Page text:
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1.  Expression of Respiratory Syncytial Virus-Induced Chemokine Gene Networks in Lower Airway Epithelial Cells Revealed by cDNA Microarrays 
Journal of Virology  2001;75(19):9044-9058.
The Paramyxovirus respiratory syncytial virus (RSV) is the primary etiologic agent of serious epidemic lower respiratory tract disease in infants, immunosuppressed patients, and the elderly. Lower tract infection with RSV is characterized by a pronounced peribronchial mononuclear infiltrate, with eosinophilic and basophilic degranulation. Because RSV replication is restricted to airway epithelial cells, where RSV replication induces potent expression of chemokines, the epithelium is postulated to be a primary initiator of pulmonary inflammation in RSV infection. The spectrum of RSV-induced chemokines expressed by alveolar epithelial cells has not been fully investigated. In this report, we profile the kinetics and patterns of chemokine expression in RSV-infected lower airway epithelial cells (A549 and SAE). In A549 cells, membrane-based cDNA macroarrays and high-density oligonucleotide probe-based microarrays identified inducible expression of CC (I-309, Exodus-1, TARC, RANTES, MCP-1, MDC, and MIP-1α and -1β), CXC (GRO-α, -β, and -γ, ENA-78, interleukin-8 [IL-8], and I-TAC), and CX3C (Fractalkine) chemokines. Chemokines not previously known to be expressed by RSV-infected cells were independently confirmed by multiprobe RNase protection assay, Northern blotting, and reverse transcription-PCR. High-density microarrays performed on SAE cells confirmed a similar pattern of RSV-inducible expression of CC chemokines (Exodus-1, RANTES, and MIP-1α and -1β), CXC chemokines (I-TAC, GRO-α, -β, and -γ, and IL-8), and Fractalkine. In contrast, TARC, MCP-1, and MDC were not induced, suggesting the existence of distinct genetic responses for different types of airway-derived epithelial cells. Hierarchical clustering by agglomerative nesting and principal-component analyses were performed on A549-expressed chemokines; these analyses indicated that RSV-inducible chemokines are ordered into three related expression groups. These data profile the temporal changes in expression by RSV-infected lower airway epithelial cells of chemokines, chemotactic proteins which may be responsible for the complex cellular infiltrate in virus-induced respiratory inflammation.
doi:10.1128/JVI.75.19.9044-9058.2001
PMCID: PMC114473  PMID: 11533168
2.  Fosfomycin Suppresses Chemokine Induction in Airway Epithelial Cells Infected with Respiratory Syncytial Virus▿  
Respiratory syncytial virus (RSV) infects airway epithelial cells, causing bronchiolitis and pneumonia. Inflammation is mediated by various cytokines secreted from RSV-infected airway epithelial cells, and it promotes the pathogenesis of RSV-related diseases. Fosfomycin (FOF) is approved as a treatment for various bacterial infectious diseases, including respiratory infectious diseases, in Japan. FOF is suggested to exhibit immunomodulatory effects on lipopolysaccharide-stimulated monocytes and T lymphocytes, in addition to its antimicrobial activity. We investigated the effect of FOF on the cytokine production of an airway epithelial cell line, A549, infected with RSV. RSV-induced cytokines, such as regulated on activation, normal T-cell expressed and secreted (RANTES), interleukin-8 (IL-8), and IL-6, in infected A549 cells. We found that FOF decreased the levels of RSV-induced RANTES and IL-8 but not the level of RSV-induced IL-6. The RANTES promoter was activated by RSV infection. Site-directed mutagenesis analysis of the RANTES promoter showed that NF-κB-binding motifs had a critical role in RSV-induced RANTES promoter activity. A luciferase reporter gene assay and a DNA-binding assay indicated that FOF suppressed the NF-κB activity induced by RSV infection. These results demonstrate that FOF treatment suppresses the RSV-induced transcription of the chemokines RANTES and IL-8 in airway epithelial cells.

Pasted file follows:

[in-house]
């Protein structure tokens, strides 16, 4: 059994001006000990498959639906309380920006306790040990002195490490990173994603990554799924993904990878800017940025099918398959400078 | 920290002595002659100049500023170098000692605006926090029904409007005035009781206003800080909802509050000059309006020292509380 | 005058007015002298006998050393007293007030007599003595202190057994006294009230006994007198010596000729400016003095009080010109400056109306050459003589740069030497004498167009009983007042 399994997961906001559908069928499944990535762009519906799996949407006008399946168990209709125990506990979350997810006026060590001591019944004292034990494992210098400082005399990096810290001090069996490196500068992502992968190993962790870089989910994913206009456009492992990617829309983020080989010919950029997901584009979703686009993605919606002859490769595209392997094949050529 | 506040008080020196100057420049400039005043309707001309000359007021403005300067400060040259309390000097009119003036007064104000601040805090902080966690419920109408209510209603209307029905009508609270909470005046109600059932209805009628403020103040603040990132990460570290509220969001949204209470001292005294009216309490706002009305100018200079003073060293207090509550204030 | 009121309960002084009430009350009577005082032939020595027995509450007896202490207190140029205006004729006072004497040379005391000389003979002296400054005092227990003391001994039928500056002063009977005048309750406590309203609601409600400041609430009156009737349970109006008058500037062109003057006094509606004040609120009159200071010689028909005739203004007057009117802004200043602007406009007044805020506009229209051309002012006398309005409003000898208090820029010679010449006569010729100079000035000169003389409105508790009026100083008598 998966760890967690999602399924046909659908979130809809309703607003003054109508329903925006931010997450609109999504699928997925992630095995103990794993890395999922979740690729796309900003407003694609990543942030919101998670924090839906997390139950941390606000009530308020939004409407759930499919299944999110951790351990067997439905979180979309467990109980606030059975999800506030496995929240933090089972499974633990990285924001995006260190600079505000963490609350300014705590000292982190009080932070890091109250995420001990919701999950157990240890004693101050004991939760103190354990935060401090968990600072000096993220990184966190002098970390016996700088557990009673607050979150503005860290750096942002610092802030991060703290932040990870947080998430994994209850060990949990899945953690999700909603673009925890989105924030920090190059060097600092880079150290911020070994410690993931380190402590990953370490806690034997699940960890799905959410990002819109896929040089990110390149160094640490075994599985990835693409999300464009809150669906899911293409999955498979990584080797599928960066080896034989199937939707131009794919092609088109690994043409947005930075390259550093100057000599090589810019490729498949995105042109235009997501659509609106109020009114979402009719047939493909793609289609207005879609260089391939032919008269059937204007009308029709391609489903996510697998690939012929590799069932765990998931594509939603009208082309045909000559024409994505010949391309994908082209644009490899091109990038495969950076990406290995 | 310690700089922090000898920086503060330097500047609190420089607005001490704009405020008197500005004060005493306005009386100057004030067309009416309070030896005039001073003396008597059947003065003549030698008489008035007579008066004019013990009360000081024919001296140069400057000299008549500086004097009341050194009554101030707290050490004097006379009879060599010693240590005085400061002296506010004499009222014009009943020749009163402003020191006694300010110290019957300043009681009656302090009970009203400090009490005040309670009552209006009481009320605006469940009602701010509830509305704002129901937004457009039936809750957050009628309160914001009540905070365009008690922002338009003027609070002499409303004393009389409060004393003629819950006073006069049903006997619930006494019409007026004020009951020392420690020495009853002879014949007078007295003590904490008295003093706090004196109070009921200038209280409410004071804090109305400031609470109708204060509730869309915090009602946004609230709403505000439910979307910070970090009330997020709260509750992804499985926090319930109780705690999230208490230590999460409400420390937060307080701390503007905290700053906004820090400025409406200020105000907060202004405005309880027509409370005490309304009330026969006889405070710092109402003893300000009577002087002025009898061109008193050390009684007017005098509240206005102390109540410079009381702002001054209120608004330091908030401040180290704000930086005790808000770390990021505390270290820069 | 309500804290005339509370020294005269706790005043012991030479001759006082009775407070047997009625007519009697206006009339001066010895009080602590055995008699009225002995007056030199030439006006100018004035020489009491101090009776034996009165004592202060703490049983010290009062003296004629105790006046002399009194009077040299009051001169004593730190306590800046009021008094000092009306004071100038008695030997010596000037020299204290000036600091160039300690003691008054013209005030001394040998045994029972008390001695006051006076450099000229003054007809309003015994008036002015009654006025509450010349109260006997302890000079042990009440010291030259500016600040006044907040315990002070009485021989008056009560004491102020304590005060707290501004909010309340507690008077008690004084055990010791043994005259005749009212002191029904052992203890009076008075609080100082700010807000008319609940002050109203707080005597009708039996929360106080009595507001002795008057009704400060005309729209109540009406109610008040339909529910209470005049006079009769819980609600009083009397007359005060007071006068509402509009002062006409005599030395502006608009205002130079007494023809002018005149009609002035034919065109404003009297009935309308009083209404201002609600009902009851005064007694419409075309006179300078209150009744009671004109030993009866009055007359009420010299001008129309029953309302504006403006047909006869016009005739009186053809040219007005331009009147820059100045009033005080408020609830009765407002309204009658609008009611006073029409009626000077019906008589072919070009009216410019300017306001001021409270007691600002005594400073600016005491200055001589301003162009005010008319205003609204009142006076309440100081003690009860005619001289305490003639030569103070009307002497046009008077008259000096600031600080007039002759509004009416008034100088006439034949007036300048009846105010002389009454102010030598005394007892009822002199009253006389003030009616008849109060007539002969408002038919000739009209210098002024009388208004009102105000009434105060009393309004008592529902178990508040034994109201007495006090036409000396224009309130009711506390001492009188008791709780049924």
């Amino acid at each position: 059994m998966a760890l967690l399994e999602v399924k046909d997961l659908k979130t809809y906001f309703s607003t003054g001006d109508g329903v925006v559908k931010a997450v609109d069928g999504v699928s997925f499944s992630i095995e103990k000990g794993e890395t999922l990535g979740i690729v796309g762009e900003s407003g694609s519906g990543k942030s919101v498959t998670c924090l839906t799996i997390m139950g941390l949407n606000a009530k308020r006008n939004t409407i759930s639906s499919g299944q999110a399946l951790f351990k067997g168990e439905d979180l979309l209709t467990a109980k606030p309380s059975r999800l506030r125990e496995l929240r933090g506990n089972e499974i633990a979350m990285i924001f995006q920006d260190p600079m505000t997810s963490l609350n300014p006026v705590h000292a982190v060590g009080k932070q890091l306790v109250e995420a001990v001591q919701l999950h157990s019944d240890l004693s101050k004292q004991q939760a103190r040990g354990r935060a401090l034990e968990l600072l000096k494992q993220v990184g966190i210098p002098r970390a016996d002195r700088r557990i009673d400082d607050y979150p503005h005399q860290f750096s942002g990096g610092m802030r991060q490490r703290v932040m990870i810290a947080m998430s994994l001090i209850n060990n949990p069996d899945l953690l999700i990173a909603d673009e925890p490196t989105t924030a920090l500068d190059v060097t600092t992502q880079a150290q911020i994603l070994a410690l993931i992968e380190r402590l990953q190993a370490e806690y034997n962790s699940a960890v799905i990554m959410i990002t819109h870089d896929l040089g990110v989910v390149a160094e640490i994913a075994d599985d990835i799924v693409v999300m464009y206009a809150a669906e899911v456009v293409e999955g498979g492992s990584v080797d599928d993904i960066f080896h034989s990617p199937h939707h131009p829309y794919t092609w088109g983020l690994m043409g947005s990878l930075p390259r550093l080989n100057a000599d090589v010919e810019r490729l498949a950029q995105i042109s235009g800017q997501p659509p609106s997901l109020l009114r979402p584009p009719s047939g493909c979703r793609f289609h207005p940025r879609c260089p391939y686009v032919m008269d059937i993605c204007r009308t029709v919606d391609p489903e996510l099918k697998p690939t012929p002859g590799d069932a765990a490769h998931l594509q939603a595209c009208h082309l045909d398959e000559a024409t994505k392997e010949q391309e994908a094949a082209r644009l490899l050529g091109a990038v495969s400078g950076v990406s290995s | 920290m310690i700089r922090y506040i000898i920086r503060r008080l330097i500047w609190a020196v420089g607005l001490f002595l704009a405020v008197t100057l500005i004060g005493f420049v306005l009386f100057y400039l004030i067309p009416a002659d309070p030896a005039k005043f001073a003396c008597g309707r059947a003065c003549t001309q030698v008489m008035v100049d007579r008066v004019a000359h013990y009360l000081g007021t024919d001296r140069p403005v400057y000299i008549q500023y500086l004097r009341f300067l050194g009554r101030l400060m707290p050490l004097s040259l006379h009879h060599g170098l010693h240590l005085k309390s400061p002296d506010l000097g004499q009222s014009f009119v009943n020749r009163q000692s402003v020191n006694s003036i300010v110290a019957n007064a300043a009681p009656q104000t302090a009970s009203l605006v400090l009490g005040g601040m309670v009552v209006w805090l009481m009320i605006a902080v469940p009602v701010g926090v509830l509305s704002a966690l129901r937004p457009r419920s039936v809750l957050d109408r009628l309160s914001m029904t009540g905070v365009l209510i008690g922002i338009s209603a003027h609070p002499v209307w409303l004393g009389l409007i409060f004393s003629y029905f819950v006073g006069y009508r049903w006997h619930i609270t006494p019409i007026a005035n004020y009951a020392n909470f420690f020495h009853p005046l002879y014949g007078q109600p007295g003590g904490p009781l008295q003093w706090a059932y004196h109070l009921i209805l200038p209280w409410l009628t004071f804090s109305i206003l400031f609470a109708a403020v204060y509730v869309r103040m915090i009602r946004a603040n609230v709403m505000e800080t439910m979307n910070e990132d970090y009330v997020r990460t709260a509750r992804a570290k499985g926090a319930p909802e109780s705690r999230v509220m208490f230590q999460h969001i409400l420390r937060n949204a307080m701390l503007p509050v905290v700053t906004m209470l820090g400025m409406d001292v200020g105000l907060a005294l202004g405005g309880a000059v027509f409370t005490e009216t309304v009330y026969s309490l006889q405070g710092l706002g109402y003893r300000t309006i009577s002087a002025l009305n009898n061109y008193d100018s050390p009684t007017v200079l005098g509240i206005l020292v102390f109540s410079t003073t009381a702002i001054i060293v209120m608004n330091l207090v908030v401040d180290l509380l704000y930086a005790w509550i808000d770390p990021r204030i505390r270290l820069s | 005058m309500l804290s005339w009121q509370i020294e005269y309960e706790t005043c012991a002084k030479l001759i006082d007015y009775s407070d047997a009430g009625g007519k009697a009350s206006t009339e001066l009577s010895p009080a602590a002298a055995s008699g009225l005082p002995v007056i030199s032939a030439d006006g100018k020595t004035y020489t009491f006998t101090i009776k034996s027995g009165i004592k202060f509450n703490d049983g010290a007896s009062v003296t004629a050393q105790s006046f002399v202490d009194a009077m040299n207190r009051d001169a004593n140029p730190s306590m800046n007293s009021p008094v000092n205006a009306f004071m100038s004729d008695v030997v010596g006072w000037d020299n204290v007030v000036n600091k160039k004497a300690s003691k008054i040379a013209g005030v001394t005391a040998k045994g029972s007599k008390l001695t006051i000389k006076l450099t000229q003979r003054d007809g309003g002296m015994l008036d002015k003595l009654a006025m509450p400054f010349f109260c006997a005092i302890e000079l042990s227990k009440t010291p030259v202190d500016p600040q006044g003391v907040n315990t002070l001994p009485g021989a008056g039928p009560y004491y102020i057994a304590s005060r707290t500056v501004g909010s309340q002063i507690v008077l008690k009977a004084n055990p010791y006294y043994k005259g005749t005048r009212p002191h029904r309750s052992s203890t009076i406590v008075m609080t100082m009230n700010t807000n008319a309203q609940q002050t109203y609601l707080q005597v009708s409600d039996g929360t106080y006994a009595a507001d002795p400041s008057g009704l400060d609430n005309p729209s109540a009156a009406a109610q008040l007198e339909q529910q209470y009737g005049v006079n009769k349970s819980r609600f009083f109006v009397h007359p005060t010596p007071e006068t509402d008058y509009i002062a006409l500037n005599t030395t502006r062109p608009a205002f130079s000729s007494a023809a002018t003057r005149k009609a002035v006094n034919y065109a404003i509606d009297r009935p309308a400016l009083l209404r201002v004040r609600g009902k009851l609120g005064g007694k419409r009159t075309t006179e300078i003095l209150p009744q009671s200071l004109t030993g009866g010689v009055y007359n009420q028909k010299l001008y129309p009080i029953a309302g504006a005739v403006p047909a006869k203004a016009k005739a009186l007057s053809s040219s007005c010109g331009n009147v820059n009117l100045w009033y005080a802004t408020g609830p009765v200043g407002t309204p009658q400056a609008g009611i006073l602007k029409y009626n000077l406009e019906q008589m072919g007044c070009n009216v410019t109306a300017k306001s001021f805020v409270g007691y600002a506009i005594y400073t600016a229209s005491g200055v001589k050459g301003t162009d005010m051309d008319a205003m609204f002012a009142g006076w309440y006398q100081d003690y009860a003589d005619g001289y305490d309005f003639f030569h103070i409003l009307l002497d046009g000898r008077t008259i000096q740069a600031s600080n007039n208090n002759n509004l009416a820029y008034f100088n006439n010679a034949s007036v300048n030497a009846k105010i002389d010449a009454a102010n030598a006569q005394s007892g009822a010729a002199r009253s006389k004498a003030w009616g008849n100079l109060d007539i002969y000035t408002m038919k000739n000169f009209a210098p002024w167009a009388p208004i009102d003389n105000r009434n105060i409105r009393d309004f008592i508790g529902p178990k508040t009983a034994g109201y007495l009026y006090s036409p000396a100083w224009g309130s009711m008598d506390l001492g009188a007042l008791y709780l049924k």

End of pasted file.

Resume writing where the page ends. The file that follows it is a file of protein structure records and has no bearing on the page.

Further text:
doi:10.1128/CVI.00033-09
PMCID: PMC2691042  PMID: 19369476
3.  Differential Histopathology and Chemokine Gene Expression in Lung Tissues following Respiratory Syncytial Virus (RSV) Challenge of Formalin-Inactivated RSV- or BBG2Na-Immunized Mice 
Journal of Virology  2001;75(24):12421-12430.
A BALB/c mouse model of enhanced pulmonary pathology following vaccination with formalin-inactivated alum-adsorbed respiratory syncytial virus (FI-RSV) and live RSV challenge was used to determine the type and kinetics of histopathologic lesions induced and chemokine gene expression profiles in lung tissues. These data were compared and contrasted with data generated following primary and/or secondary RSV infection or RSV challenge following vaccination with a promising subunit vaccine, BBG2Na. Severe peribronchiolitis and perivascularitis coupled with alveolitis and interstitial inflammation were the hallmarks of lesions in the lungs of FI-RSV-primed mice, with peak histopathology evident on days 5 and 9. In contrast, primary RSV infection resulted in no discernible lesions, while challenge of RSV-primed mice resulted in rare but mild peribronchiolitis and perivascularitis, with no evidence of alveolitis or interstitial inflammation. Importantly, mice vaccinated with a broad dose range (20 to 0.02 μg) of a clinical formulation of BBG2Na in aluminium phosphate demonstrated histopathology similar to that observed in secondary RSV infection. At the molecular level, FI-RSV priming was characterized by a rapid and strong up-regulation of eotaxin and monocyte chemotactic protein 3 (MCP-3) relative gene expression (potent lymphocyte and eosinophil chemoattractants) that was sustained through late time points, early but intermittent up-regulation of GRO/melanoma growth stimulatory activity gene and inducible protein 10 gene expression, while macrophage inflammatory protein 2 (MIP-2) and especially MCP-1 were up-regulated only at late time points. By comparison, primary RSV infection or BBG2Na priming resulted in considerably lower eotaxin and MCP-3 gene expression increases postchallenge, while expression of lymphocyte or monocyte chemoattractant chemokine genes (MIP-1β, MCP-1, and MIP-2) were of higher magnitude and kinetics at early, but not late, time points. Our combined histopathologic and chemokine gene expression data provide a basis for differentiating between aberrant FI-RSV-induced immune responses and normal responses associated with RSV infection in the mouse model. Consequently, our data suggest that BBG2Na may constitute a safe RSV subunit vaccine for use in seronegative infants.